This Court is not a trier of facts.20 The Court's jurisdiction to review decisions and orders of the COMELEC on this matter operates only upon a showing of grave abuse of discretion on the part of the COMELEC. Verily, only where grave abuse of discretion is clearly shown shall the Court interfere with the COMELEC's judgment.21

Grave abuse of discretion arises when a lower court or tribunal violates the Constitution, the law or existing jurisprudence. It means such capricious and whimsical exercise of judgment as would amount to lack of jurisdiction; it contemplates a situation where the power is exercised in an arbitrary or despotic manner by reason of passion or personal hostility, so patent and gross as to amount to an evasion of positive duty or a virtual refusal to perform the duty enjoined by law.22 The office of a petition for certiorari is not to correct simple errors of judgment;23 any resort to the said petition under Rule 64 in relation to Rule 65 of the 1997 Rules of Civil Procedure is limited to the resolution of jurisdictional issues.24 Thus, it is imperative for the petitioner to show caprice and arbitrariness on the part of the COMELEC whose exercise of discretion is being assailed.

Proof of such grave abuse of discretion is found wanting in this case.ςηαñrοblεš  Î½Î¹r†υαl  lαω  lιbrαrÿ

The COMELEC'S conclusion on a matter decided within its competence is entitled to utmost respect. It is not sufficient to allege that the COMELEC gravely abused its discretion. Such allegation should also be justified.25 In this case, petitioner failed to justify his assertion of grave abuse of discretion against the COMELEC. In the same token, petitioner failed to support his allegation with evidence that post-election operations were devised in order to invalidate his votes. Moreover, the COMELEC's proceedings were conducted in accordance with the prevailing laws and regulations.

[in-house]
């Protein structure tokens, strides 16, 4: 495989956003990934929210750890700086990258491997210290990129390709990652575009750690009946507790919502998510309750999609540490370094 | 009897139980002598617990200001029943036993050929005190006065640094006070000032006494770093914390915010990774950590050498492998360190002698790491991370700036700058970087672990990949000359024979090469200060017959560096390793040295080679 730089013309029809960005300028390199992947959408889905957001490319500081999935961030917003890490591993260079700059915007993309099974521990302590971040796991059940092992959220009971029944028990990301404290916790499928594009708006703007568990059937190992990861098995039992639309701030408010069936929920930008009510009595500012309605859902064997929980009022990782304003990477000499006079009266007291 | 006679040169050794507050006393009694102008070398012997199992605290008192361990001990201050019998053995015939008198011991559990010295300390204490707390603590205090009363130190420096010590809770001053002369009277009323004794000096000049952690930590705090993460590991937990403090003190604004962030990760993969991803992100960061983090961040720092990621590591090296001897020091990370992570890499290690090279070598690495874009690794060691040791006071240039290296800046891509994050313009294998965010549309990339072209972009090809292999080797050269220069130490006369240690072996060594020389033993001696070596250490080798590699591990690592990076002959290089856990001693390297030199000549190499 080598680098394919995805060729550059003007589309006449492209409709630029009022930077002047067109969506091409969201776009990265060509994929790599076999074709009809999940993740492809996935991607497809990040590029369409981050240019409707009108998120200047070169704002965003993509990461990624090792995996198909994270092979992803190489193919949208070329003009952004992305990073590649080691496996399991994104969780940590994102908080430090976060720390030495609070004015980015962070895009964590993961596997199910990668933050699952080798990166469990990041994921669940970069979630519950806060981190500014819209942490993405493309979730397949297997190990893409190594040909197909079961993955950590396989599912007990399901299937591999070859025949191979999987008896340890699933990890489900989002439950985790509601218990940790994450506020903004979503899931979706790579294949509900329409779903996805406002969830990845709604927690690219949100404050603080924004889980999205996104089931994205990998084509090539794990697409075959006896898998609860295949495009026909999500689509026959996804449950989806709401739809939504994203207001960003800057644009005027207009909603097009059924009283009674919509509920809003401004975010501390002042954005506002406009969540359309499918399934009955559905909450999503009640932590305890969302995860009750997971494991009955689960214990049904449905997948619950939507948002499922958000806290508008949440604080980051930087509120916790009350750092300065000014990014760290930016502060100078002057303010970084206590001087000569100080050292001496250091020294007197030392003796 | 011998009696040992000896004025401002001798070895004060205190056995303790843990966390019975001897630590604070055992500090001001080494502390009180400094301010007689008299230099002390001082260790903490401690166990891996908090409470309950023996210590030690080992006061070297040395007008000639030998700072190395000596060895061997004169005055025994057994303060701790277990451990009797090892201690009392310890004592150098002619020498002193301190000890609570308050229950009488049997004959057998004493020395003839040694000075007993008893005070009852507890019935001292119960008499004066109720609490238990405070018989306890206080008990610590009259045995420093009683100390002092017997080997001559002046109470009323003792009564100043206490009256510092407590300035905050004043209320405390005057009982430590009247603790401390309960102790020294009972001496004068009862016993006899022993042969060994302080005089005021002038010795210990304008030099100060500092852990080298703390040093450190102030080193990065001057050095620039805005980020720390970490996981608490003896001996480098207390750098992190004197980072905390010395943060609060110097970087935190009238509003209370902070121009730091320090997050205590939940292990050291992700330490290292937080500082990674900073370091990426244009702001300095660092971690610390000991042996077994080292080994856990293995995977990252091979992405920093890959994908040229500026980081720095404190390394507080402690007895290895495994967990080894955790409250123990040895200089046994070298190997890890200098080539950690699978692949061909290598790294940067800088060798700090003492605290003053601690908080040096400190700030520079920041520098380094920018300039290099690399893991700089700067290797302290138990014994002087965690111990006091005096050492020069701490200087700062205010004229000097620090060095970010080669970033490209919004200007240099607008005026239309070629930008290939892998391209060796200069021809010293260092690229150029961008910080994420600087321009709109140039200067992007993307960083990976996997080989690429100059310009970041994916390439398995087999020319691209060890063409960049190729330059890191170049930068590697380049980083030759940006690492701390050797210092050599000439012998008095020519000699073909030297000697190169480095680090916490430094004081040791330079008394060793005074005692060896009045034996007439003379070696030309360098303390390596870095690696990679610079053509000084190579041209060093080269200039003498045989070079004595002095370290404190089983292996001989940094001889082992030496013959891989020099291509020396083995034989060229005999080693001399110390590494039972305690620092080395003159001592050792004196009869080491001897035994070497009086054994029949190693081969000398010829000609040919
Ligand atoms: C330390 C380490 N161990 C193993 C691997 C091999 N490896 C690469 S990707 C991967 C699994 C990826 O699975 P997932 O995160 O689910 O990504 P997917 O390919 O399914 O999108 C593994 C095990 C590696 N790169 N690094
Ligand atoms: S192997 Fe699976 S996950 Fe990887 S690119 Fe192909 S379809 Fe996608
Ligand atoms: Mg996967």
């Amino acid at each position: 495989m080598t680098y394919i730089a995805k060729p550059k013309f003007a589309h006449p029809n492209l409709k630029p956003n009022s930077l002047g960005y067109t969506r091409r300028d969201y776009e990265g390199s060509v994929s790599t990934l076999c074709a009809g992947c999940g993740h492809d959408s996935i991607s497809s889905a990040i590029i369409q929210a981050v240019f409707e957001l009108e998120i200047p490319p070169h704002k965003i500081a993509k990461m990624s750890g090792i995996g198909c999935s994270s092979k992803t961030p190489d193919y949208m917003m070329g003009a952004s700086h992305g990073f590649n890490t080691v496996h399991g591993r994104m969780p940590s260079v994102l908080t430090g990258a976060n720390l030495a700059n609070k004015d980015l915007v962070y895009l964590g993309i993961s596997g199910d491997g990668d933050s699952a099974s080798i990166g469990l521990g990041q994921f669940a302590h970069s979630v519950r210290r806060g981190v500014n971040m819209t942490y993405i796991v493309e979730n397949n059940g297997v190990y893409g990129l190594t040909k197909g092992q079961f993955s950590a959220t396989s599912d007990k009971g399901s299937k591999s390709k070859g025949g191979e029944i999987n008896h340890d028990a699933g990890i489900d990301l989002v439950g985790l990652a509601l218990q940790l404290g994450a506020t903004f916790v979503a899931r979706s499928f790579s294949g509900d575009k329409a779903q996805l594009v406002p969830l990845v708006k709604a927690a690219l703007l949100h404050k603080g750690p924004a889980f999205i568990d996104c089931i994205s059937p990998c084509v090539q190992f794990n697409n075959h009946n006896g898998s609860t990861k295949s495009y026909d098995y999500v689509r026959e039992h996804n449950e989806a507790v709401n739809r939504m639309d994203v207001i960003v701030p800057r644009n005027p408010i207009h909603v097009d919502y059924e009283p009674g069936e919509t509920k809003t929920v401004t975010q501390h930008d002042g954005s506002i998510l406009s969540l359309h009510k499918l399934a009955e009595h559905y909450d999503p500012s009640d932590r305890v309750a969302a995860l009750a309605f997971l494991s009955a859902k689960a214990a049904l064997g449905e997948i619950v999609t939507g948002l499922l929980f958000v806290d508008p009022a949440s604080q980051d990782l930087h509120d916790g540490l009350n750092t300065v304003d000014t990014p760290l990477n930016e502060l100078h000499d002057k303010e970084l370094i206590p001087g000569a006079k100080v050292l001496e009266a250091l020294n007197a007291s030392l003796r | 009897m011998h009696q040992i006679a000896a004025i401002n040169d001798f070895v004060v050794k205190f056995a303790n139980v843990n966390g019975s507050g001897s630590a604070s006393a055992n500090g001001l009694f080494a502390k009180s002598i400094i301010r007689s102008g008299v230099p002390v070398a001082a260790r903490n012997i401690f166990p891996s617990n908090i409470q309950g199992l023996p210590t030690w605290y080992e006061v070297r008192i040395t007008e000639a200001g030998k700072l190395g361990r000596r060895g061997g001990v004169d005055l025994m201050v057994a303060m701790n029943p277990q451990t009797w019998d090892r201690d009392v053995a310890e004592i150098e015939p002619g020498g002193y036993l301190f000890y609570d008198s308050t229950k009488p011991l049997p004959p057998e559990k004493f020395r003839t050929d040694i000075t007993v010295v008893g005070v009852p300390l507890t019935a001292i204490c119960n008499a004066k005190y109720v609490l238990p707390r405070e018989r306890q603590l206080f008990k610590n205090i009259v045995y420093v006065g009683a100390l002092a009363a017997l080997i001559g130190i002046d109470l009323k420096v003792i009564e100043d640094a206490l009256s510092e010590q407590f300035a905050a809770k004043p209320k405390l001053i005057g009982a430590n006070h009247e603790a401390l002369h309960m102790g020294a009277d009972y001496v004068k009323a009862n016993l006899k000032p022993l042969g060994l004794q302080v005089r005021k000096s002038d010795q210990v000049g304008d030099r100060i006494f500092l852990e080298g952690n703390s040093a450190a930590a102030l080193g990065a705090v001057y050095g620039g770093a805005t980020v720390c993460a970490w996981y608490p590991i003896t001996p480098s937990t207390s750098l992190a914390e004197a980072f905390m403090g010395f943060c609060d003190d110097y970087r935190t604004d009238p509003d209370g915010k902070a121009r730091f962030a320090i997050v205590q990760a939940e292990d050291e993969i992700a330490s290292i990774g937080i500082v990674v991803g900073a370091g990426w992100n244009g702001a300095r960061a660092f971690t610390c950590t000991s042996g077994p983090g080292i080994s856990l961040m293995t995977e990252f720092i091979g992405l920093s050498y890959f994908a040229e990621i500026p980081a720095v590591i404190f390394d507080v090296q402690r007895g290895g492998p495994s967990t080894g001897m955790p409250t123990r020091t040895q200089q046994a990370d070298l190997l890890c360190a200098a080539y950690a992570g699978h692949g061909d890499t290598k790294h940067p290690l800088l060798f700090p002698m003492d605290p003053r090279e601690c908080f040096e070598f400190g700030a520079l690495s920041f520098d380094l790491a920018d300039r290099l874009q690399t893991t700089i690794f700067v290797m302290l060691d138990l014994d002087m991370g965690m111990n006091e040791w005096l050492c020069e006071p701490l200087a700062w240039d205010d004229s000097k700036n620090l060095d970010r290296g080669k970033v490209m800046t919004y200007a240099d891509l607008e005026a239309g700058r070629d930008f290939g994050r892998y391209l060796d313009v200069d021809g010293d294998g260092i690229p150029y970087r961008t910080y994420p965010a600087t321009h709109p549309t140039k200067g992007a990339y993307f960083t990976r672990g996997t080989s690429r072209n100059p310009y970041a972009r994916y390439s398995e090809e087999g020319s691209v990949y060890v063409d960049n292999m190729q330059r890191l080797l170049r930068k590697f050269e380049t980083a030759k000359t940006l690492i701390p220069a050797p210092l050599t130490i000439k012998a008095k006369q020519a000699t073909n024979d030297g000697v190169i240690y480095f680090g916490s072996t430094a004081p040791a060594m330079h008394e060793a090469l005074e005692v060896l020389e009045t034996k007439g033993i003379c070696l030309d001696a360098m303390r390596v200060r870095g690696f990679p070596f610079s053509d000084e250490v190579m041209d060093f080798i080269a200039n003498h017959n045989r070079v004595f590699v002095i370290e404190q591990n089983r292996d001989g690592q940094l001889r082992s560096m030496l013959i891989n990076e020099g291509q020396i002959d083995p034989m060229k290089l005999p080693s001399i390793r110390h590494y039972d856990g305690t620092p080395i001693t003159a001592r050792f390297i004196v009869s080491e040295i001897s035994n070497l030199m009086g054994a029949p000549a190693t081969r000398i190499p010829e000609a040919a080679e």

To recall, the trial court itself manifested that both parties failed to formally offer the contested ballots in evidence. The Second Division did not merely rely on the ruling of the trial court. Instead, it conducted a reappreciation of the contested ballots. Furthermore, the COMELEC En Banc made an independent, judicious and careful scrutiny of the contested ballots. It reviewed and passed upon the validity or invalidity of the same. It is unfortunate for the petitioner that the COMELEC En Banc's modified tally did not change the results of the elections.

Time and again, this Court held:

"Findings of facts of administrative bodies charged with their specific field of expertise, are afforded great weight by the courts, and in the absence of substantial showing that such findings are made from an erroneous estimation of the evidence presented, they are conclusive, and in the interest of stability of the governmental structure, should not be disturbed. The COMELEC, as an administrative agency and a specialized constitutional body charged with the enforcement and administration of all laws and regulations relative to the conduct of an election, plebiscite, initiative, referendum, and recall, has more than enough expertise in its field that its findings or conclusions are generally respected and even given finality. We do not find the instant case an exception to this avowed rule."26